What is in this article?:
The science of feeding cattle basically boils down to feeding the microbes in their rumen.
When you talk about feeding ruminant animals, what you’re really doing is feeding the microbes in the rumen. And when you think about nutrient requirements for cattle, you first need to ensure that the nutrient requirements of the microbes are met so that they can do their job.
That’s how Janice Bowman, Montana State University professor of animal and range sciences, explains the science of feeding cattle.
Bowman says there are numerous species and types of bacteria, protozoa and fungi present in the rumen, all with different characteristics. The presence of these various microbes and their affinities for different feed ingredients is a key reason why ruminants can successfully live on both high-roughage and high-concentrate diets.
Each microbial species is specialized in what it consumes and produces, and how it will interact with other microbial species during digestion. A diverse and well-balanced diet will result in a more diverse microbial population and, consequently, a more efficient rumen.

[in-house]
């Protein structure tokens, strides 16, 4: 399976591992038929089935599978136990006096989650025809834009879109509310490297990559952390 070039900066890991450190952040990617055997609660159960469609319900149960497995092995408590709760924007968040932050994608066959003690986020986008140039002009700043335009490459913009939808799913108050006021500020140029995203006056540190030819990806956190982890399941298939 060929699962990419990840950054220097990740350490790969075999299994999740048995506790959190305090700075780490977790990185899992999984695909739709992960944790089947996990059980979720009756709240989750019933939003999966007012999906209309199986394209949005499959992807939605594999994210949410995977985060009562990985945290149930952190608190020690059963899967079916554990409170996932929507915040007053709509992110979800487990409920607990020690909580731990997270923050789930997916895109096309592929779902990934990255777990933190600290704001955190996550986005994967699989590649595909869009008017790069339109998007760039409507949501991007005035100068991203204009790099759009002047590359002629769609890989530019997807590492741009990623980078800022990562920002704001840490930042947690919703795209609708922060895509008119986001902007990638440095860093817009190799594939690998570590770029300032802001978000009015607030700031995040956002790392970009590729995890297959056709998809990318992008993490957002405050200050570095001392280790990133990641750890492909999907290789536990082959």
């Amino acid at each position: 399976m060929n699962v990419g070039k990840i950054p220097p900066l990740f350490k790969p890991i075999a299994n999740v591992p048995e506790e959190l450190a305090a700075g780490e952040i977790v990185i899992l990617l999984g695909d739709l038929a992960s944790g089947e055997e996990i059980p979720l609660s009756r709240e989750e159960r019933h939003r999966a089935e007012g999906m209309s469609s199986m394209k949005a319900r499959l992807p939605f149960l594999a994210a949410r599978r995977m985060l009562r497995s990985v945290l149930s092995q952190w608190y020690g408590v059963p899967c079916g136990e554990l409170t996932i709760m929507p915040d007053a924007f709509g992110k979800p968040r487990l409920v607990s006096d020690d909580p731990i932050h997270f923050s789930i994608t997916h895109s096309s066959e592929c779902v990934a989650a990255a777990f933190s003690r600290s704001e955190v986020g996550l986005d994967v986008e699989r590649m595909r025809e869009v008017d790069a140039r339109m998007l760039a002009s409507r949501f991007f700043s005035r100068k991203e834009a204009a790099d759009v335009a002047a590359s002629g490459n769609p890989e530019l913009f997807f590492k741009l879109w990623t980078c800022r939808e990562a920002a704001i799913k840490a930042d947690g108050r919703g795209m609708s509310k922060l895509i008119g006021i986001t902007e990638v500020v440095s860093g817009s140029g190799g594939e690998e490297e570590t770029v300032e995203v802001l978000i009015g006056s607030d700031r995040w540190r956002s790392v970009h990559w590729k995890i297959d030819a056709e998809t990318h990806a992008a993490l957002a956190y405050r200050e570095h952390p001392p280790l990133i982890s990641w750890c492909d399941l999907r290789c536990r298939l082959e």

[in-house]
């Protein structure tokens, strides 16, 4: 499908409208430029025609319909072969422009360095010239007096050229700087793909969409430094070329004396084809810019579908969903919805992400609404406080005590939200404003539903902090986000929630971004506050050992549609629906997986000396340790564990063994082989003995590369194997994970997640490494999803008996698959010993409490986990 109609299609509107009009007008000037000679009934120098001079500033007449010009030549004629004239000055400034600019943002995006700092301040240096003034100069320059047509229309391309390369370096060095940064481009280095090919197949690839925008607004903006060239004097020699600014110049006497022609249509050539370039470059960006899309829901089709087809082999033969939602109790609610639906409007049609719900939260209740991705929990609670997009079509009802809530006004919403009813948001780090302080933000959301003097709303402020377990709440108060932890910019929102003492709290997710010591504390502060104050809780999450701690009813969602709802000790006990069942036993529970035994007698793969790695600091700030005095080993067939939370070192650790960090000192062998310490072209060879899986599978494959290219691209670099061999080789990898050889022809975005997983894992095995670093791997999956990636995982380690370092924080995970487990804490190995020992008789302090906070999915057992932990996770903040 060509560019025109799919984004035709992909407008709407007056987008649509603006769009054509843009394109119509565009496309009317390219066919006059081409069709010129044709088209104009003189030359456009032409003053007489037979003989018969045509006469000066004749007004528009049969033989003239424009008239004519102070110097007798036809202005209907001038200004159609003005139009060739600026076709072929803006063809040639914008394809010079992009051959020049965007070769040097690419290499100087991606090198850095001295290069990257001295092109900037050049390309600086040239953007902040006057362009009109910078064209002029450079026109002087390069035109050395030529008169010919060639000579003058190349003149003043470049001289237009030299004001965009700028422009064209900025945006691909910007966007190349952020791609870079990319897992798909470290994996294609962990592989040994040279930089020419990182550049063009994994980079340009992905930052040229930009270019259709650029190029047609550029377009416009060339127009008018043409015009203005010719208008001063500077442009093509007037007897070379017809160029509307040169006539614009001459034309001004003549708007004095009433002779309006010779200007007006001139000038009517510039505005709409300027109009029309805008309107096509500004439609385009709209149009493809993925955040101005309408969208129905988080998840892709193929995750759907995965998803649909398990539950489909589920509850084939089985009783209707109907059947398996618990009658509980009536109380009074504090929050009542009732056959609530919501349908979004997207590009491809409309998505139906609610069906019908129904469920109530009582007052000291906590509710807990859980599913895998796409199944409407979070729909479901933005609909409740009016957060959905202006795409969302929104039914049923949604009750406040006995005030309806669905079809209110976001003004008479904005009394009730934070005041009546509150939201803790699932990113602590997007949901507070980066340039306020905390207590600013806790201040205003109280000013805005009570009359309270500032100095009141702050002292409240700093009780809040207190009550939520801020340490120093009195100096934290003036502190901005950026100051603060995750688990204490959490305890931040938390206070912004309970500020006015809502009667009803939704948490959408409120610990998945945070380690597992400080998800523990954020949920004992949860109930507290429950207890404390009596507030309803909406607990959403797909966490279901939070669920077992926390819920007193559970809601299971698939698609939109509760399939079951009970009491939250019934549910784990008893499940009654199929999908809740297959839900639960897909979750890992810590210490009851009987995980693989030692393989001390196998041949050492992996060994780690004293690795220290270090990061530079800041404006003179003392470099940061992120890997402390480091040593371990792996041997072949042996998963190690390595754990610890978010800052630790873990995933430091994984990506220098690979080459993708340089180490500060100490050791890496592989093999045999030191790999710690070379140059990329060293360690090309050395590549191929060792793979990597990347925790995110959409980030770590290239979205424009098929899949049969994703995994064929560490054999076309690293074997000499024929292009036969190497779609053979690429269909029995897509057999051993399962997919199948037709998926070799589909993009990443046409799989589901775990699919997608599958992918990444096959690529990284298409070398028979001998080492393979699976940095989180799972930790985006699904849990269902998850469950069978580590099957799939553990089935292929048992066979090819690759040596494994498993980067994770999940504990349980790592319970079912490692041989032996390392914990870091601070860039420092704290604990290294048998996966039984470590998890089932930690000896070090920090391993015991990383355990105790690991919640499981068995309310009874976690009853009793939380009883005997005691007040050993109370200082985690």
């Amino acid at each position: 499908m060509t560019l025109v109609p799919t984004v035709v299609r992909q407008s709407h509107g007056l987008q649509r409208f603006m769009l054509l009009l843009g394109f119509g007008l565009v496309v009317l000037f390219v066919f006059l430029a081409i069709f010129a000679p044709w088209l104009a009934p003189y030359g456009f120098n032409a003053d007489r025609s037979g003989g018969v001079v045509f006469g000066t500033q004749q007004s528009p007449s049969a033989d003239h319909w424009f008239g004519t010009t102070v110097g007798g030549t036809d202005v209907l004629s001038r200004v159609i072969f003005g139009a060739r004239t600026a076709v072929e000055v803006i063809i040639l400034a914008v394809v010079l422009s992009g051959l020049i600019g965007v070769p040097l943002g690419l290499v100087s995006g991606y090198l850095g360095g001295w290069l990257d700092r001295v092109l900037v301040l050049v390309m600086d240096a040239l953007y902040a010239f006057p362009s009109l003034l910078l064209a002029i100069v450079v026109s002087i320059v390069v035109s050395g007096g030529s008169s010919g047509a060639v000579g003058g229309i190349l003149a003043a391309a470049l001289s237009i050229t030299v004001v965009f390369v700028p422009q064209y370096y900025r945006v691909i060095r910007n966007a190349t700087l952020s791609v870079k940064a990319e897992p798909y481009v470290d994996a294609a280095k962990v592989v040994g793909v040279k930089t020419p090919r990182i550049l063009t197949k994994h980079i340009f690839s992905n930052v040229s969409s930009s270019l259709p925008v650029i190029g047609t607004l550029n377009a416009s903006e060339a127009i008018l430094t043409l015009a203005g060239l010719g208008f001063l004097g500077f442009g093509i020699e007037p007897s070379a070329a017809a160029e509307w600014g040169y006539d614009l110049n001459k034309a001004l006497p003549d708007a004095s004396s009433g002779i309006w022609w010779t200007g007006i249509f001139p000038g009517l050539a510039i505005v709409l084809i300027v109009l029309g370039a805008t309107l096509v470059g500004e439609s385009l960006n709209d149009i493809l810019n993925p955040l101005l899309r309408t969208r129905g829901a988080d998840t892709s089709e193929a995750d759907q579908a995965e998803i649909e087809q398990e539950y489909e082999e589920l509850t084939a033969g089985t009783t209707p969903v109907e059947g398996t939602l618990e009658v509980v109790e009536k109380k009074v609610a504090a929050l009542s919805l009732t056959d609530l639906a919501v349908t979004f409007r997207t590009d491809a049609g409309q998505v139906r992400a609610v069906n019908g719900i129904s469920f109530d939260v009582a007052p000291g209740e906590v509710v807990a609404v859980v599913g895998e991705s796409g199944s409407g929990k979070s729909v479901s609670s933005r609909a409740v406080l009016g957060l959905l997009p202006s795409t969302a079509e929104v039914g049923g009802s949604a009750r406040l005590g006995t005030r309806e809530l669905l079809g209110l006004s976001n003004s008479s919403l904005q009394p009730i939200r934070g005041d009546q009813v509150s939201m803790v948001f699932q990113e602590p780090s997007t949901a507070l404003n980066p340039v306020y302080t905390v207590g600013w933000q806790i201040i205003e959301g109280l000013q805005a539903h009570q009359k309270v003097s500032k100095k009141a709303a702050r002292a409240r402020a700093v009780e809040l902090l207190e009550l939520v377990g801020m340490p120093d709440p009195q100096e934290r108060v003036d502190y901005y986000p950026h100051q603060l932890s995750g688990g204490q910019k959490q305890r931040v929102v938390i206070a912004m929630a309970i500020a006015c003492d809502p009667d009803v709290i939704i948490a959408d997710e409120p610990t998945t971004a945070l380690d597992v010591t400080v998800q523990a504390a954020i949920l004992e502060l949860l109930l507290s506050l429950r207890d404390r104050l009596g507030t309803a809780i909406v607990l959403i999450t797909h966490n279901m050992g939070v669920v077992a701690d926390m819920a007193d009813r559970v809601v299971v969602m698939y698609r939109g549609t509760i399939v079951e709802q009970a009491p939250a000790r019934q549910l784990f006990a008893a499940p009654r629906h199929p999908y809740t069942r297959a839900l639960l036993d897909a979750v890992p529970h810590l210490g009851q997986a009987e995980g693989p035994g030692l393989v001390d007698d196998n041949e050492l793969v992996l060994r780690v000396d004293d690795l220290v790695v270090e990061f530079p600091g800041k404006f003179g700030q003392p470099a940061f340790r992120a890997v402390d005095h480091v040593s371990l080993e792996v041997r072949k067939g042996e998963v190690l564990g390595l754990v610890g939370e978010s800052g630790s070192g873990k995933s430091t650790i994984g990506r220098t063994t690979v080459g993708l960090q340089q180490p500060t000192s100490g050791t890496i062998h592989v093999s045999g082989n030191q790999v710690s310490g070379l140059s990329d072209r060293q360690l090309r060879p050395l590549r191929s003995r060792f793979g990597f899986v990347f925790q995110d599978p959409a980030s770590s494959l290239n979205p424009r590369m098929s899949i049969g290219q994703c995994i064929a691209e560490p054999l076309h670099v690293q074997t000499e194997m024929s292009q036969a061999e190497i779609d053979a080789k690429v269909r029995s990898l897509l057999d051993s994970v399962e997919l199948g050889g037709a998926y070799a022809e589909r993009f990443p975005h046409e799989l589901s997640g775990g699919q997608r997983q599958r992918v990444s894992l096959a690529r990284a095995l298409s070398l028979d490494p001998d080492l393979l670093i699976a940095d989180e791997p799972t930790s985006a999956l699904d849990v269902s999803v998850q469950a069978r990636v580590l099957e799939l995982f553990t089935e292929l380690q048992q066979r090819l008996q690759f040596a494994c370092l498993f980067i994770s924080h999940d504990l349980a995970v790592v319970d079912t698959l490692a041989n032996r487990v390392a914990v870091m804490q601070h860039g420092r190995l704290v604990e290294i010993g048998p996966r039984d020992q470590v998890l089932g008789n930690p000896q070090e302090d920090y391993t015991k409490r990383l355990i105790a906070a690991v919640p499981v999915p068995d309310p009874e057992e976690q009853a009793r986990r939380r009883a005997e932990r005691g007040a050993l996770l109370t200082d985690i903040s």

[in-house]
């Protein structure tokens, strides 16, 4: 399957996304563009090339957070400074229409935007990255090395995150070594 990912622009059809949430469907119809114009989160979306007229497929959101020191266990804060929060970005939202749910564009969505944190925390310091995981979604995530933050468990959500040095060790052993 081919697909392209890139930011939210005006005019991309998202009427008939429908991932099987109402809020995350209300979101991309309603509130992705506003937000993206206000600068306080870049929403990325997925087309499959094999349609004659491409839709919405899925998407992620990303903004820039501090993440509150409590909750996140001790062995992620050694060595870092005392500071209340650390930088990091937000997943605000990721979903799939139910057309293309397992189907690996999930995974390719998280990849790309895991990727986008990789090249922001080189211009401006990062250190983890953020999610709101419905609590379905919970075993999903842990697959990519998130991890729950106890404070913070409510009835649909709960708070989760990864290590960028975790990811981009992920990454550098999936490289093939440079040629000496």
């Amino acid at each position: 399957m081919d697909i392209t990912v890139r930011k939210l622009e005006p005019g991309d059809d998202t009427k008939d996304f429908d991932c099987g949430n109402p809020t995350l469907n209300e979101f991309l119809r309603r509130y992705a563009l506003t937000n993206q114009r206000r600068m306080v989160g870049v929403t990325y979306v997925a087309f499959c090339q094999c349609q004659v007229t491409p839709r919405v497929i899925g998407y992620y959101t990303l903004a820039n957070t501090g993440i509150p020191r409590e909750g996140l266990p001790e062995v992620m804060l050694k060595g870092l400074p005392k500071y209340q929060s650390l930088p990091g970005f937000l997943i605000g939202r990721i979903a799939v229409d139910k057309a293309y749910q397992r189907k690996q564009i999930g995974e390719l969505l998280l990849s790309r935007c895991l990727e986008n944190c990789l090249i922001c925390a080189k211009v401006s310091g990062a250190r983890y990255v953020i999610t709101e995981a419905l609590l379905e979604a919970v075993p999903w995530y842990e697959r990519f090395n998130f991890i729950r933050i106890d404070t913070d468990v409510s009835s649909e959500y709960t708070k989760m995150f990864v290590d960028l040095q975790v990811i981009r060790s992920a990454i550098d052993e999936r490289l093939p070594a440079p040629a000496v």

“The rumen is really a fermentation vat that is constantly churning its contents; larger particles are retained in the rumen for more digestion, while smaller particles are flushed out. Tiny finger-like projections, called papilla, on the rumen wall increase the surface area and, thus, the absorptive capacity of the rumen itself,” explains Jeff Carter, ADM Alliance Nutrition beef nutritionist, about rumen anatomy and function.
To help ensure a healthy rumen environment, Dan Wolf, ADM Alliance Nutrition sales representative, suggests feedlot managers implement a strategic deworming program, maintain adequate fiber in the diet and provide a balanced mineral appropriate for the overall diet.
Bowman notes that during the digestion process, microbes are responsible for producing volatile fatty acids, which are the source for 70%-80% of the animal’s energy. Finding ways to maximize efficiency and digestion of individual rumen microbes results in better animal performance.